How do you take a life that was lived so fully, with so much drama, triumph and failure, and condense it into a 2.5 hour movie that will effectively express Steve Jobs as a person? It’s a monumental task that will be nearly impossible for any screenwriter to accomplish.
No matter how great a job Aaron Sorkin does adapting Steve Jobs’s biography into a screenplay, some people are going to hate it and say parts were left out while other were embellished. Sorkin’s not aiming for Sony’s movie to be historically accurate though, so what do you think he should focus on?
Our friend Ken Segall, who worked closely with Steve for over a decade, has some great ideas on what the focus of Aaron Sorkin’s screenplay should be.
Author of the new book, “Insanely Simple,” Ken Segall got to do something most can only dream about: work one-on-one with Steve Jobs, creating some of Apple’s most iconic products and ad campaigns.
From naming the iMac, to helping develop Apple’s famous Think Different ad campaign, Ken has 12 years of stories to tell about what it’s really like to work with the man most of us Apple fans revere: Steve Jobs. And on episode 10 of The CultCast, Ken opens up on who Steve was, what his creative process was like, and the best ways to not get yelled at.
To hear Ken’s fascinating insights and amazing first-hand accounts, subscribe to The CultCast now on iTunes.
If you’re a fan of Steve Jobs, or if you’ve ever pondered what makes Apple so different from every other company out there, you’re not going to want to miss our fascinating CultCast interview with ex Apple Ad guy and long time Steve Jobs collaborator, Ken Segall.
In his 12 years as an advertising executive working with Apple, Ken Segall put that little “i” in front of the iMac, helped develop Apple’s famous Think Different ad campaign, and spent countless hours creating and working closely with one Mr. Steven P. Jobs — he even got yelled at a few times.
The cleanly-designed cover in Apple’s signature Myriad typeface looks almost like it should be unboxed; inside you’ll find choice insider tales of the flops, false starts and history made with Apple over the 12 years he worked with the Cupertino company. (You can read an exclusive excerpt from Insanely Simple and our review of the book here.)
Segall tells Cult of Mac about the reasoning behind that lowercase “i,” winning Jobs over and what happened when ads flopped. You can catch up with him through his blog or Facebook page, where you’ll also find details about his upcoming book tour.
Apple is set to discontinue the iPhone 5c next year, according to a new report from Taiwan’s Industrial and Commercial Times. The news outlet claims that Apple will continue producing the handsets until the middle of 2015, at which point assemblers Wistron and Foxconn will wind down production.
This news follows on the back of a similar report from KGI Securities analyst Ming-Chi Kuo, who claims that Apple will do away with both the 5c and 4s, despite both doing well in emerging markets. This is part of an effort to streamline Apple’s handset business, and will mean that all available iPhones will feature the Touch ID technology at the heart of Apple’s mobile payment ambitions.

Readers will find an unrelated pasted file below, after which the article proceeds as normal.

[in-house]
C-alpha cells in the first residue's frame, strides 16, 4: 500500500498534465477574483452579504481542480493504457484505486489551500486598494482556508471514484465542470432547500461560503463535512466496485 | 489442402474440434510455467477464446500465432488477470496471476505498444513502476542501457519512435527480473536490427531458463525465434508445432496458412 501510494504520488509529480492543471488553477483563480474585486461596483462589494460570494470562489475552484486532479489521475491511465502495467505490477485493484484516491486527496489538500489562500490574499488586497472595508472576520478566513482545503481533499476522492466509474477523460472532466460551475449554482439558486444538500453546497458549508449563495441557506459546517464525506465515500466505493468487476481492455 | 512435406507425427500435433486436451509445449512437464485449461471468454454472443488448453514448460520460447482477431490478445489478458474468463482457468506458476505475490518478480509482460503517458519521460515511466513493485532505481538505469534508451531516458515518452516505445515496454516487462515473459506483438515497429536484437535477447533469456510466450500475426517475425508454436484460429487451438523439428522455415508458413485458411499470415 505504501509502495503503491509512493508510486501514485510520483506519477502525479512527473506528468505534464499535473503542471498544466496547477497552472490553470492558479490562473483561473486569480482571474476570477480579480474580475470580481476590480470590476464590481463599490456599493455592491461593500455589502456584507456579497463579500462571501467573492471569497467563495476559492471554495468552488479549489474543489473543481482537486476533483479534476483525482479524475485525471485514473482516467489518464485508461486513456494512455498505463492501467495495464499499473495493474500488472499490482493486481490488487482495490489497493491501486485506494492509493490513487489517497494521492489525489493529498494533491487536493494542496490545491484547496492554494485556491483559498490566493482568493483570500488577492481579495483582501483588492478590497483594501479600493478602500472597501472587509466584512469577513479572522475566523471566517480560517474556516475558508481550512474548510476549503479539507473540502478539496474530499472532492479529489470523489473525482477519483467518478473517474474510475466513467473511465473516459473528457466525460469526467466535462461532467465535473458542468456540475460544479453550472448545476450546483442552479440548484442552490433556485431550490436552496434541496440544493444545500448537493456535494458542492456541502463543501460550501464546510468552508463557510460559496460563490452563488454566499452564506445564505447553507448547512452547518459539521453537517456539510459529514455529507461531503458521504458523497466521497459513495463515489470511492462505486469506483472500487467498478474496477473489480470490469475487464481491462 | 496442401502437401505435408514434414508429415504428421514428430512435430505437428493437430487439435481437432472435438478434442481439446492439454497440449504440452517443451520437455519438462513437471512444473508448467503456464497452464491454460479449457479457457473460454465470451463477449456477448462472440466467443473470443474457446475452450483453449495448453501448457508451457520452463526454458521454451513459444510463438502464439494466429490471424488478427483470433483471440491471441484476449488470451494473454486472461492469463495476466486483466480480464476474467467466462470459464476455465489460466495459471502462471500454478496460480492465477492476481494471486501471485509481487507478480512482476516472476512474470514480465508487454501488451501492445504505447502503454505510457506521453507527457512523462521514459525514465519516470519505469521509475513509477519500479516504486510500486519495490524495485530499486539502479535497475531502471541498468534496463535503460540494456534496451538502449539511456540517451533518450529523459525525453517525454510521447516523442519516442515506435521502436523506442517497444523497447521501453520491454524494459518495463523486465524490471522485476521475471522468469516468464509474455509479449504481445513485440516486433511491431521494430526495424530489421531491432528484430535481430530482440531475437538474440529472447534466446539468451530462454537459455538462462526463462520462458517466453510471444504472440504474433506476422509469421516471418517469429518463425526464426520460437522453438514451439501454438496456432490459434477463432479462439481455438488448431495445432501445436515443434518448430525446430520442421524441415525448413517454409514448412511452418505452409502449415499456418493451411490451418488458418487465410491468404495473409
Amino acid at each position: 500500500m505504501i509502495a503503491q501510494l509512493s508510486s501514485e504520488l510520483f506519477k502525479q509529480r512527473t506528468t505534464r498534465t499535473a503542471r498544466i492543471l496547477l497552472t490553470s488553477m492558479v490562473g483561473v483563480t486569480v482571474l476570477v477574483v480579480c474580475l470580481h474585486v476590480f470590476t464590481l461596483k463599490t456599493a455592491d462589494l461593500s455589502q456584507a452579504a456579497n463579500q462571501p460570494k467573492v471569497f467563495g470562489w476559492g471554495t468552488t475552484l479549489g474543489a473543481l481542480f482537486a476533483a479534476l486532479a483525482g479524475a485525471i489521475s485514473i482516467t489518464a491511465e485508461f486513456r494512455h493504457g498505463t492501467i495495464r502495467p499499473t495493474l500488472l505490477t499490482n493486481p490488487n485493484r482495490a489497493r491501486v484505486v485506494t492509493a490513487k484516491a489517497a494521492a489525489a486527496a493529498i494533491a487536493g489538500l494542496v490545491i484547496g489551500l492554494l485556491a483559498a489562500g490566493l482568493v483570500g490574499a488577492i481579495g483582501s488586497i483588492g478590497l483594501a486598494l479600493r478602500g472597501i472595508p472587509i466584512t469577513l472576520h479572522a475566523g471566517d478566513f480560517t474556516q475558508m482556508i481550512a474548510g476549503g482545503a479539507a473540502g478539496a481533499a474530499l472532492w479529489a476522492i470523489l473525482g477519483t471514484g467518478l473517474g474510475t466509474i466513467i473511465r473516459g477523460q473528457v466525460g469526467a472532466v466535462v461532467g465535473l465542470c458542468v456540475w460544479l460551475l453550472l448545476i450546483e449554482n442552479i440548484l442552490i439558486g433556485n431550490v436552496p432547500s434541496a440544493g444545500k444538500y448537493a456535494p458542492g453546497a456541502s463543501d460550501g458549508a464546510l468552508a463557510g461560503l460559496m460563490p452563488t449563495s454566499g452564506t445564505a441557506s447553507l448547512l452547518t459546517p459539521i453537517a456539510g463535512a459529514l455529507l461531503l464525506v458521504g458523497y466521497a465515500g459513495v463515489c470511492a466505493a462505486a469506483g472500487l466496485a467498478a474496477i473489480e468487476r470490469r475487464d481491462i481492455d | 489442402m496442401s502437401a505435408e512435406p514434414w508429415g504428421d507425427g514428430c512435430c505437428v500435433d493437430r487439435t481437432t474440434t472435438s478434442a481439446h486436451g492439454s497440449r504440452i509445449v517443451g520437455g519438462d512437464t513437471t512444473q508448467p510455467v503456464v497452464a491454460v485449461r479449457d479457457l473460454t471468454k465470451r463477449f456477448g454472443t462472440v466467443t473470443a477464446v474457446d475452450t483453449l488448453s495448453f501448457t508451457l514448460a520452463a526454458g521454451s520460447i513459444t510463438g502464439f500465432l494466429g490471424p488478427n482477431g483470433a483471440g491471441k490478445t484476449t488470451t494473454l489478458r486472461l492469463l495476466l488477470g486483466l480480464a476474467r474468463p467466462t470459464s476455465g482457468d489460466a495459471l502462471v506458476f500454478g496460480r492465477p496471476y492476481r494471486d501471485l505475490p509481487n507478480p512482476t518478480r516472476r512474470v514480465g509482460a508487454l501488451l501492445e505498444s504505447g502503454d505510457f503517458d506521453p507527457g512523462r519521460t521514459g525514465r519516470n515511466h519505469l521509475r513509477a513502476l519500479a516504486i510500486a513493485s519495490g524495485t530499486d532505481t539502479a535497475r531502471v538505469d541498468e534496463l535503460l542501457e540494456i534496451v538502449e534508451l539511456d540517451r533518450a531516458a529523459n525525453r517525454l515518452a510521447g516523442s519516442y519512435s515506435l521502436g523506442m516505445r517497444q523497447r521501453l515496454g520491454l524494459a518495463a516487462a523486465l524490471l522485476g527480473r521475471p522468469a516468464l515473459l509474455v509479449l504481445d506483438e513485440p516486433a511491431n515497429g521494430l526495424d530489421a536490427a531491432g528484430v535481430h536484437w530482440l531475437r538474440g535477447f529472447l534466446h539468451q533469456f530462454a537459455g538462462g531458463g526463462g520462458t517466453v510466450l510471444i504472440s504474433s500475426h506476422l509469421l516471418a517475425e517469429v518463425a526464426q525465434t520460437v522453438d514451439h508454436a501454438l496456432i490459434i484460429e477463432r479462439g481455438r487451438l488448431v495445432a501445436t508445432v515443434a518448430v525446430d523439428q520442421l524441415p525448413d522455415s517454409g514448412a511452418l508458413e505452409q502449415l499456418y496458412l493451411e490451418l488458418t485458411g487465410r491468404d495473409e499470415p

I’m a sucker for Apple history, and I particularly enjoy hearing from the people who had an impact on shaping Steve Jobs into the incredible force of nature that he became.
In a new interview with John Sculley, the former Apple CEO sheds some light on what may have been his single biggest lasting impact on Apple: the drive toward making the experience of using an Apple product one of the company’s most important focuses.
Sculley catches a lot of flack for being the CEO who kicked Jobs out of Apple back in 1985, but after Jobs and Tim Cook he was the best of CEO Apple ever had, and someone who’s always interesting to hear talk about Apple. In this particular video he shares his thoughts on the original Macintosh ad and why Apple trumps everyone else at marketing.
In a new blog post entitled “The Joy of Apple Slamming,” former Apple ad exec Ken Segall (the man who named the iMac) explains how Jobs created a company able to withstand the kind of damaging rumors that would permanently damage lesser rivals.
The secret? Get people to really, really love you.
Has Apple made the right choice to ditch the i-naming scheme for new products? The man who named the iMac thinks so. (Photo: Business Insider)
From books to phones, Apple’s named everything with the same “i” moniker since 1998. With the Apple Watch and Apple Pay, however, it looks like that convention is set to change.
Cult of Mac reached out to Ken Segall — the former Apple employee who started the tradition with the original iMac — for his surprising reaction to Apple ditching his naming convention for new product categories.
Spotlight is crazy useful to find stuff on your Mac. Just hit Command-Space on your keyboard and type in the name of files, words from in text files, the kind of document you want, or even the date when you think it might have been created or modified, and you’ll find it in an instant.
I rarely organize stuff into fine-grained folders anymore due to the power of this one simple to use feature in OS X.
Sometimes, though, I want to know where a found document is — here’s a cool trick to do just that, sent to us from Cult of Mac reader Ivan Manzanilla.